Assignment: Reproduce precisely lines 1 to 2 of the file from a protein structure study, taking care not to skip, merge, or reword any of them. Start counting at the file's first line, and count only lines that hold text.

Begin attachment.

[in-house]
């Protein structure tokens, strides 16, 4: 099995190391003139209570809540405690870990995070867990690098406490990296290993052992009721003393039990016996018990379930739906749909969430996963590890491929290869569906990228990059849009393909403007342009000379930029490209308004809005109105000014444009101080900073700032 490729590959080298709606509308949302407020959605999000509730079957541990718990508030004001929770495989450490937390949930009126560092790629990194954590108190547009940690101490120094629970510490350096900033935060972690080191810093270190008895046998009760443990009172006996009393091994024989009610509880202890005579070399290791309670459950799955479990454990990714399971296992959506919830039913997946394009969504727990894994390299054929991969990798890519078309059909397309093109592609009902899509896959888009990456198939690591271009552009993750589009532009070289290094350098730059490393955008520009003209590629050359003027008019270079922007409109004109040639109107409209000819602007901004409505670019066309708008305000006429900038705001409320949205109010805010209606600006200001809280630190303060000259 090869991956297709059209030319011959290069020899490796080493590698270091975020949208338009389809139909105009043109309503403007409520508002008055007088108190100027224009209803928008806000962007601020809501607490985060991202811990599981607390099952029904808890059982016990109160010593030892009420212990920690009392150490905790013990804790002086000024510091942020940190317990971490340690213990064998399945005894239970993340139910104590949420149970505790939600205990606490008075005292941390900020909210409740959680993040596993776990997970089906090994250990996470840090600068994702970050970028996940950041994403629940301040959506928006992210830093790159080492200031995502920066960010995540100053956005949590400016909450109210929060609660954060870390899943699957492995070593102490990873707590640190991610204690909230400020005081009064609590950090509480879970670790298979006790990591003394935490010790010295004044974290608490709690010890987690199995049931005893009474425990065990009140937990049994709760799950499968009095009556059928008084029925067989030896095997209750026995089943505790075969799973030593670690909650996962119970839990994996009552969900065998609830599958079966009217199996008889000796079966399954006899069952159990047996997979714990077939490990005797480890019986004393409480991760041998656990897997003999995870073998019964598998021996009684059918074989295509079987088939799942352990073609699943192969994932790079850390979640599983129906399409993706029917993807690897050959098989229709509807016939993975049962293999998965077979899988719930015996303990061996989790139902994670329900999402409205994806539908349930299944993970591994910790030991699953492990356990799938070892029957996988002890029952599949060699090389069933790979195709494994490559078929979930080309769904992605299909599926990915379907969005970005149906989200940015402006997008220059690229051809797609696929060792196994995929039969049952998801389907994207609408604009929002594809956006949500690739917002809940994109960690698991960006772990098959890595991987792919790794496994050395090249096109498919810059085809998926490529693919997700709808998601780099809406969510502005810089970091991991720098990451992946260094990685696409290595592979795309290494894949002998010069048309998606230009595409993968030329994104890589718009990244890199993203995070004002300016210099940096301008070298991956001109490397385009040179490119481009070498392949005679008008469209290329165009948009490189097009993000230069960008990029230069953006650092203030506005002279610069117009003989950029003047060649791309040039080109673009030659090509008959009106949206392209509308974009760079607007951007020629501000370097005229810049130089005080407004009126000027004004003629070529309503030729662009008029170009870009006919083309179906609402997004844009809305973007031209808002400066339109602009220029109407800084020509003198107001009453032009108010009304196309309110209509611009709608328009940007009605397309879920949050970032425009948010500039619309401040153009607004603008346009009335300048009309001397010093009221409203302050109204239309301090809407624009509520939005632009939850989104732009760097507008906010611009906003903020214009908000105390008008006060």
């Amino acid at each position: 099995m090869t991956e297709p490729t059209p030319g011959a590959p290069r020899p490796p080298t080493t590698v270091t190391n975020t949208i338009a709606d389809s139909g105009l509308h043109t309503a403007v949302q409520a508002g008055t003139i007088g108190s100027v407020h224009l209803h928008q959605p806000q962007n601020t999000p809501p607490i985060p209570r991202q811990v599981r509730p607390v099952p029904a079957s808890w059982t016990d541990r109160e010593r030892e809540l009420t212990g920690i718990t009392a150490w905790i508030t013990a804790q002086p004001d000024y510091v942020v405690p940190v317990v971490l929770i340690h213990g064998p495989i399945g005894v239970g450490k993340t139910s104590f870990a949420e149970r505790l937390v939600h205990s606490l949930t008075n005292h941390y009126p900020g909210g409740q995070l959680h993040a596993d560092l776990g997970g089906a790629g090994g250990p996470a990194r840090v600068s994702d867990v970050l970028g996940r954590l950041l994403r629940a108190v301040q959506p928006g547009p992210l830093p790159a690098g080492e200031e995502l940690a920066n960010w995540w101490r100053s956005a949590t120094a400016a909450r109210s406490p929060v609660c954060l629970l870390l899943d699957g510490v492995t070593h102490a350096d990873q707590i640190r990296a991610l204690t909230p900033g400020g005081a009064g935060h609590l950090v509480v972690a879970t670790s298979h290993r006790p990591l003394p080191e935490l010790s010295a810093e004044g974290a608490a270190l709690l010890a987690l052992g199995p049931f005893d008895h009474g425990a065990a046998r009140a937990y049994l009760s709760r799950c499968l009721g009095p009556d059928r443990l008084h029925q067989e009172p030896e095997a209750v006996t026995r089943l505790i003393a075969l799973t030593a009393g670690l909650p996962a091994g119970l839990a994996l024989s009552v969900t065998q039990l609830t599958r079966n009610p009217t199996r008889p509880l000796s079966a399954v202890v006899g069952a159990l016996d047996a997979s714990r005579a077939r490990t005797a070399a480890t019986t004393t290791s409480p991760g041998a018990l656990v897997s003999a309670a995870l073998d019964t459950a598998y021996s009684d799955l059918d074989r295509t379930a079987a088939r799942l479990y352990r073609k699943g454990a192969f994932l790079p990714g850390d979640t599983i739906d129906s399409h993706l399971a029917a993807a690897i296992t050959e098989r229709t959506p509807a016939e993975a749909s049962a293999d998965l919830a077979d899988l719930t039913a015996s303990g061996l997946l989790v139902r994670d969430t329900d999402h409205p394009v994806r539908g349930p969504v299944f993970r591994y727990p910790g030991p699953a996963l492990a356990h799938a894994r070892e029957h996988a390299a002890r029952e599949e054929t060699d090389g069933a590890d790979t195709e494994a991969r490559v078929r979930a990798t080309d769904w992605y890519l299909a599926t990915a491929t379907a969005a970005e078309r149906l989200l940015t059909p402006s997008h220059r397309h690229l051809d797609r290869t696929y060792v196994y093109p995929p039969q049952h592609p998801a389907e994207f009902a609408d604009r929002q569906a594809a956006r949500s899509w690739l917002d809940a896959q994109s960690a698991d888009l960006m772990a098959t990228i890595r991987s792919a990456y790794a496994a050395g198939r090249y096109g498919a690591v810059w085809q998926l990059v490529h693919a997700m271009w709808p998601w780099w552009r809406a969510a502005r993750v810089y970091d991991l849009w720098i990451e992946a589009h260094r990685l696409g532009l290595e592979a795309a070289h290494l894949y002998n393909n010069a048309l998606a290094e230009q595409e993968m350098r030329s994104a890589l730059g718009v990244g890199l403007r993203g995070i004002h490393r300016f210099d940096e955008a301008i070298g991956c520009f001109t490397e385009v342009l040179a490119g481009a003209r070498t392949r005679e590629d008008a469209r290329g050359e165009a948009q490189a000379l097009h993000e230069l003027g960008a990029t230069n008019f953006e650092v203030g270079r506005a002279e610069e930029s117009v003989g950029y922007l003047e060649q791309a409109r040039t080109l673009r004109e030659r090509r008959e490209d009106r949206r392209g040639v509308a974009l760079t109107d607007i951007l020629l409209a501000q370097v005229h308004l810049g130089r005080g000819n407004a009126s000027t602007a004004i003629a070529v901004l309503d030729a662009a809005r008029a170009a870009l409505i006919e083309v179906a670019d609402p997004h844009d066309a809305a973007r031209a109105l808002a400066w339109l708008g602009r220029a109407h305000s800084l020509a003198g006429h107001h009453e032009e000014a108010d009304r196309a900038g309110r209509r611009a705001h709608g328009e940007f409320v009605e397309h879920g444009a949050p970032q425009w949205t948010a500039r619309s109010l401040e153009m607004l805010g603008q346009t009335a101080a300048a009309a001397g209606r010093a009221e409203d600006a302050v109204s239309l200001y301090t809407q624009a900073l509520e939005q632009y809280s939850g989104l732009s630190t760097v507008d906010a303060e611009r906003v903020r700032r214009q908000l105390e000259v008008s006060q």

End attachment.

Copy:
[in-house]
């Protein structure tokens, strides 16, 4: 099995190391003139209570809540405690870990995070867990690098406490990296290993052992009721003393039990016996018990379930739906749909969430996963590890491929290869569906990228990059849009393909403007342009000379930029490209308004809005109105000014444009101080900073700032 490729590959080298709606509308949302407020959605999000509730079957541990718990508030004001929770495989450490937390949930009126560092790629990194954590108190547009940690101490120094629970510490350096900033935060972690080191810093270190008895046998009760443990009172006996009393091994024989009610509880202890005579070399290791309670459950799955479990454990990714399971296992959506919830039913997946394009969504727990894994390299054929991969990798890519078309059909397309093109592609009902899509896959888009990456198939690591271009552009993750589009532009070289290094350098730059490393955008520009003209590629050359003027008019270079922007409109004109040639109107409209000819602007901004409505670019066309708008305000006429900038705001409320949205109010805010209606600006200001809280630190303060000259 090869991956297709059209030319011959290069020899490796080493590698270091975020949208338009389809139909105009043109309503403007409520508002008055007088108190100027224009209803928008806000962007601020809501607490985060991202811990599981607390099952029904808890059982016990109160010593030892009420212990920690009392150490905790013990804790002086000024510091942020940190317990971490340690213990064998399945005894239970993340139910104590949420149970505790939600205990606490008075005292941390900020909210409740959680993040596993776990997970089906090994250990996470840090600068994702970050970028996940950041994403629940301040959506928006992210830093790159080492200031995502920066960010995540100053956005949590400016909450109210929060609660954060870390899943699957492995070593102490990873707590640190991610204690909230400020005081009064609590950090509480879970670790298979006790990591003394935490010790010295004044974290608490709690010890987690199995049931005893009474425990065990009140937990049994709760799950499968009095009556059928008084029925067989030896095997209750026995089943505790075969799973030593670690909650996962119970839990994996009552969900065998609830599958079966009217199996008889000796079966399954006899069952159990047996997979714990077939490990005797480890019986004393409480991760041998656990897997003999995870073998019964598998021996009684059918074989295509079987088939799942352990073609699943192969994932790079850390979640599983129906399409993706029917993807690897050959098989229709509807016939993975049962293999998965077979899988719930015996303990061996989790139902994670329900999402409205994806539908349930299944993970591994910790030991699953492990356990799938070892029957996988002890029952599949060699090389069933790979195709494994490559078929979930080309769904992605299909599926990915379907969005970005149906989200940015402006997008220059690229051809797609696929060792196994995929039969049952998801389907994207609408604009929002594809956006949500690739917002809940994109960690698991960006772990098959890595991987792919790794496994050395090249096109498919810059085809998926490529693919997700709808998601780099809406969510502005810089970091991991720098990451992946260094990685696409290595592979795309290494894949002998010069048309998606230009595409993968030329994104890589718009990244890199993203995070004002300016210099940096301008070298991956001109490397385009040179490119481009070498392949005679008008469209290329165009948009490189097009993000230069960008990029230069953006650092203030506005002279610069117009003989950029003047060649791309040039080109673009030659090509008959009106949206392209509308974009760079607007951007020629501000370097005229810049130089005080407004009126000027004004003629070529309503030729662009008029170009870009006919083309179906609402997004844009809305973007031209808002400066339109602009220029109407800084020509003198107001009453032009108010009304196309309110209509611009709608328009940007009605397309879920949050970032425009948010500039619309401040153009607004603008346009009335300048009309001397010093009221409203302050109204239309301090809407624009509520939005632009939850989104732009760097507008906010611009906003903020214009908000105390008008006060």